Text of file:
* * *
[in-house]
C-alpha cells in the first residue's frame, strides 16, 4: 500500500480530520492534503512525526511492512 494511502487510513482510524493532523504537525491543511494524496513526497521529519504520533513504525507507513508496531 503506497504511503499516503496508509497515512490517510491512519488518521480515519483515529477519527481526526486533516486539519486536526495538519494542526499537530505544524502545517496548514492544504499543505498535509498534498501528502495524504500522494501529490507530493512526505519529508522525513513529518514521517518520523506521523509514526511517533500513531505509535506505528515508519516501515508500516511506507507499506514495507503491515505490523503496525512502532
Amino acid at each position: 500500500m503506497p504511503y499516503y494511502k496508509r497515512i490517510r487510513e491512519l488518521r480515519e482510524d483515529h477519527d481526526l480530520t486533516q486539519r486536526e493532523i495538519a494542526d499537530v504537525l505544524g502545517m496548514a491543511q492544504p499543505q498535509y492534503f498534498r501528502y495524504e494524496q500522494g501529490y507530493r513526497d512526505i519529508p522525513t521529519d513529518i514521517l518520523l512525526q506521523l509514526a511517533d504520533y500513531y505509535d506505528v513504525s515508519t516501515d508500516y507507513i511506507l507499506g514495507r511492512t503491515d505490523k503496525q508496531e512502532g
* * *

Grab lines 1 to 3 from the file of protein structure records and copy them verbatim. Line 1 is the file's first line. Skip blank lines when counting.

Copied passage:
[in-house]
C-alpha cells in the first residue's frame, strides 16, 4: 500500500480530520492534503512525526511492512 494511502487510513482510524493532523504537525491543511494524496513526497521529519504520533513504525507507513508496531 503506497504511503499516503496508509497515512490517510491512519488518521480515519483515529477519527481526526486533516486539519486536526495538519494542526499537530505544524502545517496548514492544504499543505498535509498534498501528502495524504500522494501529490507530493512526505519529508522525513513529518514521517518520523506521523509514526511517533500513531505509535506505528515508519516501515508500516511506507507499506514495507503491515505490523503496525512502532
Amino acid at each position: 500500500m503506497p504511503y499516503y494511502k496508509r497515512i490517510r487510513e491512519l488518521r480515519e482510524d483515529h477519527d481526526l480530520t486533516q486539519r486536526e493532523i495538519a494542526d499537530v504537525l505544524g502545517m496548514a491543511q492544504p499543505q498535509y492534503f498534498r501528502y495524504e494524496q500522494g501529490y507530493r513526497d512526505i519529508p522525513t521529519d513529518i514521517l518520523l512525526q506521523l509514526a511517533d504520533y500513531y505509535d506505528v513504525s515508519t516501515d508500516y507507513i511506507l507499506g514495507r511492512t503491515d505490523k503496525q508496531e512502532g